The New York Stories of Edith Wharton (New York Review Books Classics)
Edith Wharton, Roxana Robinson
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A New York Review Books Original
Edith Wharton wrote about New York as only a native can. Her Manhattan is a city of well-appointed drawing rooms, hansoms and broughams, all-night cotillions, and resplendent Fifth Avenue flats. Bishops’ nieces mingle with bachelor industrialists; respectable wives turn into excellent mistresses. All are governed by a code of behavior as rigid as it is precarious. What fascinates Wharton are the points of weakness in the structure of Old New York: the artists and writers at its fringes, the free-love advocates testing its limits, widows and divorcées struggling to hold their own.
The New York Stories of Edith Wharton gathers twenty stories of the city, written over the course of Wharton’s career. From her first published story, “Mrs. Manstey’s View,” to one of her last and most celebrated, “Roman Fever,” this new collection charts the growth of an American master and enriches our understanding of the central themes of her work, among them the meaning of marriage, the struggle for artistic integrity, the bonds between parent and child, and the plight of the aged.
Illuminated by Roxana Robinson’s Introduction, these stories showcase Wharton’s astonishing insight into the turbulent inner lives of the men and women caught up in a rapidly changing society.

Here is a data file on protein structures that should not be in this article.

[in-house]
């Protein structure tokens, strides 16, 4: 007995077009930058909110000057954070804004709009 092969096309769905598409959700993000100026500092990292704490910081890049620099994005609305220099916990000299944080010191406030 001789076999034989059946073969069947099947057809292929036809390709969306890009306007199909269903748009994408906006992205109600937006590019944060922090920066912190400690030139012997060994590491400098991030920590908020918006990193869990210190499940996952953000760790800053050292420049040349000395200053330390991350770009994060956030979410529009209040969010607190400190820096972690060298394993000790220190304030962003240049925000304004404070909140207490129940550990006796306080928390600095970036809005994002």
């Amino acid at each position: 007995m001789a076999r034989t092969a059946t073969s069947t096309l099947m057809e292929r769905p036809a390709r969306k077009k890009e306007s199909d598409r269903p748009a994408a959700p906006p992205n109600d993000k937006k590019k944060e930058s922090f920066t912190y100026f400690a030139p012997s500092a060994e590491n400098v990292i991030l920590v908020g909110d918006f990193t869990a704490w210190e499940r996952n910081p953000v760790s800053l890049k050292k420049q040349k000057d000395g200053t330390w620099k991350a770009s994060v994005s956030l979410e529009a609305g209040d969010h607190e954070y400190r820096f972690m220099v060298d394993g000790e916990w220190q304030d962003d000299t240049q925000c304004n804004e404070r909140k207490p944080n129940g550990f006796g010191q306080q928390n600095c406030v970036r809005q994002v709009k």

still in the iron business. All through those years, however, I never ceased to wish, in certain situations and at certain turns of thought, that Merrick were in reach, that I could tell this or that to Merrick. I had never, in the interval, found any one with just his quickness of perception and just his sureness of response. After dinner, therefore, we irresistibly drew together. In Mrs. Cumnor’s big easy drawing-room cigars were allowed, and there was no break in the communion of the sexes;
of Lillo’s sketch. Had the Vards bewitched him? By what masterstroke of suggestion had he been beguiled into drawing the terrible father as a barber’s block, the commonplace daughter as this memorable creature? “You don’t remember much about her? No, I suppose not. She was a quiet girl and nobody noticed her much, even when”—he paused with a smile—“you were all asking Vard to dine.” I winced. Yes, it was true—we had all asked Vard to dine. It was some comfort to think that fate had made him
the apathy of despair or drink. A well-dressed couple paused to look at her. The electric globe at the corner lit up their faces, and Woburn saw the lady, who was young and pretty, turn away with a little grimace, drawing her companion after her. The desire to see Miss Talcott had driven Woburn to the Gildermere’s; but once in the ball-room he made no effort to find her. The people about him seemed more like strangers than those he had passed in the street. He stood in the doorway, studying the
Woburn picked up her bag, which she had forgotten, and followed her out of the room. They passed a frowzy chambermaid, who stared at them with a yawn. Before the doors the row of boots still waited; there was a faint new aroma of coffee mingling with the smell of vanished dinners, and a fresh blast of heat had begun to tingle through the radiators. In the unventilated coffee-room they found a waiter who had the melancholy air of being the last survivor of an exterminated race, and who
her gown; but how much sympathy is given to her whose husband refuses to harmonize with the pose of the moment? Scant justice has, for instance, been done to the misunderstood wife whose husband persists in understanding her; to the submissive helpmate whose task-master shuns every opportunity of browbeating her, and to the generous and impulsive being whose bills are paid with philosophic calm. Mrs. Fetherel, as wives go, had been fairly exempt from trials of this nature, for her husband, if